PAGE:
Anonymous, are you that brain washed or are you just stupid? The problems is bush says he doesn’t have to get a court order to listen to calls, any calls. There would be no controversy if he just followed the law. However, that was before the latest news that he’s spying on every single American. The court order requirement also applies to calls from outside the U.S. to a call in the U.S., but again, bush is above the law.

“Known connections to terrorists.” Pretty vague standard, but you sure do trust the government. So the Quakers and other anti-war groups are terrorists? And that’s just the groups that we know they are spying on.

Now the government is collecting the phone numbers that every single American receives and makes. Why that doesn’t outrage you I have no idea. Apparently, the Bill of Rights is a waste of paper to you and bush.

You couldn’t be more wrong when you say, “the U.S. news media has been very careful to hide the truth.” If were not for the media, we would have no idea our government is spying on us. I can guarantee this will be used to find and punish whistleblowers. As for media bias, the gop political strategy of the “liberal media bias” myth is just that, a strategy gullible fools like you have bought into since the Nixon years.

Anonymous said...

Well KevinS, you can spew out all those Democrat lies and propaganda all you want because it is just entertainment for Republicans. And of course you think the media is unbiased . . you are liberal and agree with them, so naturally there is no bias, plus you work for them so why would you admit bias in your own work?

Anonymous said...

KevinS -

It is well established that calls are being monitored where at least one party is outside the U.S. and at least one of the parties involved has terrorist links. This is not in dispute. As to whether a court order is required for this, that is in dispute and the issue may well end up in the Supreme Court. Incidently, every President since Jimmy Carter has authorized this type of spying on international calls. But you seem to claim that other calls beyond this are being monitored without a court order. Do you have evidence?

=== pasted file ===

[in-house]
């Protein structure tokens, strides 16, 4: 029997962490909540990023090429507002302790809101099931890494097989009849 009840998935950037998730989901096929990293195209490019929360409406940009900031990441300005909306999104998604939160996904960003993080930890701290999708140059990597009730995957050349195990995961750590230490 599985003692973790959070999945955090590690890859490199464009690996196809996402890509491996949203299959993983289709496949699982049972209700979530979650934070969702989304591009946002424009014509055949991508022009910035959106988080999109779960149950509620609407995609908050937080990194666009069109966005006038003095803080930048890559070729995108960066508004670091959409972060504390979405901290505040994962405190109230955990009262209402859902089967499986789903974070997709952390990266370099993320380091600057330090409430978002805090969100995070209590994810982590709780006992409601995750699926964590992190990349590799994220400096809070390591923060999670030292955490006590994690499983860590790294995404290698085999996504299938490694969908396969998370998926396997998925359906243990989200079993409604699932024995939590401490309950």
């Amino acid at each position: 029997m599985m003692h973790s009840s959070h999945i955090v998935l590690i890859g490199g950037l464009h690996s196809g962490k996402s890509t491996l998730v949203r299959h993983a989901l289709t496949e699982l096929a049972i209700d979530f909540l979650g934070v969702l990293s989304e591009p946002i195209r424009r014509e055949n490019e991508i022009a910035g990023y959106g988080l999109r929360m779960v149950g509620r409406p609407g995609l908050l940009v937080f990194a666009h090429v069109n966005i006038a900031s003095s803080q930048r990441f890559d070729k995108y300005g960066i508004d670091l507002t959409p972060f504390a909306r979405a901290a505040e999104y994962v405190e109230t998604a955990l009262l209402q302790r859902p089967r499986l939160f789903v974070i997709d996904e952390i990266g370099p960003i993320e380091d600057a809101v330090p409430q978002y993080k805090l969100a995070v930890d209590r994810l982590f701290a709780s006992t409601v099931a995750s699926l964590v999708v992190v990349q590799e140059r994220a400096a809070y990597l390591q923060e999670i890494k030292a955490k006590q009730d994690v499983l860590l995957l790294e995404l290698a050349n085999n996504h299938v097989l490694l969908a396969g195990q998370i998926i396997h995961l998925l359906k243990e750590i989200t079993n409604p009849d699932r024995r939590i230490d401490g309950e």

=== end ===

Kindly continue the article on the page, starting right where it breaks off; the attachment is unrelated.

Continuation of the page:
2) Regarding the "data mining" of telephone call information. This will no doubt surprise you, but unlike the contents of the telephone calls themselves the list of people that you call is considered to be public information. There is no law against selling or giving away this information. (If you disagree, what is the law?) If you don't like it I would suggest pushing for lawmakers to pass one. (Good luck!)

Also, several large phone companies accused of providing this information to the government have denied doing so, which I think is noteworthy.

This also needs to be put into perspective. Personally, the government has access to all the details of my financial dealings. They can easily gain access to my private medical records (and will have it once we are forced to get government medical insurance), and they already know what kind of cars I own and drive, what kind of guns I own, what types of licenses I possess, etc . . . So after being forced to give the government access to all this other information, we should get worked up because they might know I called my mother on mother's day? On top of all this I've been reading about how some states want to put a GPS in my car so they can keep track of where and when I go places. To me this is a much more serious breach of privacy yet I don't hear any big protests against the idea. Is that because it is being proposed by Democrats? In all honesty, citizens should have started fighting privacy invasion 100 years ago and not waited until the government expressed interest in who they are talking to on the phone.

Kevins said...

Anonymous 1

The so called Democratic “lies and propaganda” are facts that you cannot dispute, so all the name-calling from you is not going to change that. I agree with you, there is bias in the media, but it is certainly not liberal bias. That is a political strategy started by the Nixon White House, and we know why they hated the media so much, don’t we. It’s the same reason the bushies hate the media – well not all the media – and are trying to prosecute them’ they are exposing all of their abuses of power and law breaking. The media bias is a corporate bias, and it’s shifting from the center to the right. It will not be long before one company owns all the media outlets, and the corporate bias will be even worse.

Kevins said...

Anonymous 2

1) You are correct, that there is no dispute that “calls are being monitored where at least one party is outside the U.S. and at least one of the parties involved has terrorist links,” but is also a fact that a court order is required for this. Why, because Congress passed a law that says they have to, but bush, like Nixon, says he’s above the law and does what he wants. Who establishes the so-called “terrorist links? “ The bushies? Who trusts them? So Brian Ross of ABC news is a terrorist? We know how the republicans and the bushies hate the press, and they are tracking the news calls to seal the so-called leaks in violation of the First Amendment. That’s why we have a Fourth Amendment. Yes, all presidents spy on international calls. That’s not in dispute, and bush can do that too without a court order, and he does. Where is my proof of spying on calls inside the U.S.? Bush’s own words. Stop playing dumb.

2) Who I call, and who calls me is not a public record, not matter how you spin it. Of course the phone companies have denied releasing the records, in a very carefully crafted denial, because of the backlash. The company that refused to release them must be lying too. Please, stop playing dumb.

I don’t understand your last paragraph. You’re saying that because you voluntarily give personal info to the government that we should also allow the government to involuntarily take away all the privacy and info that they want? Again, stop playing dumb.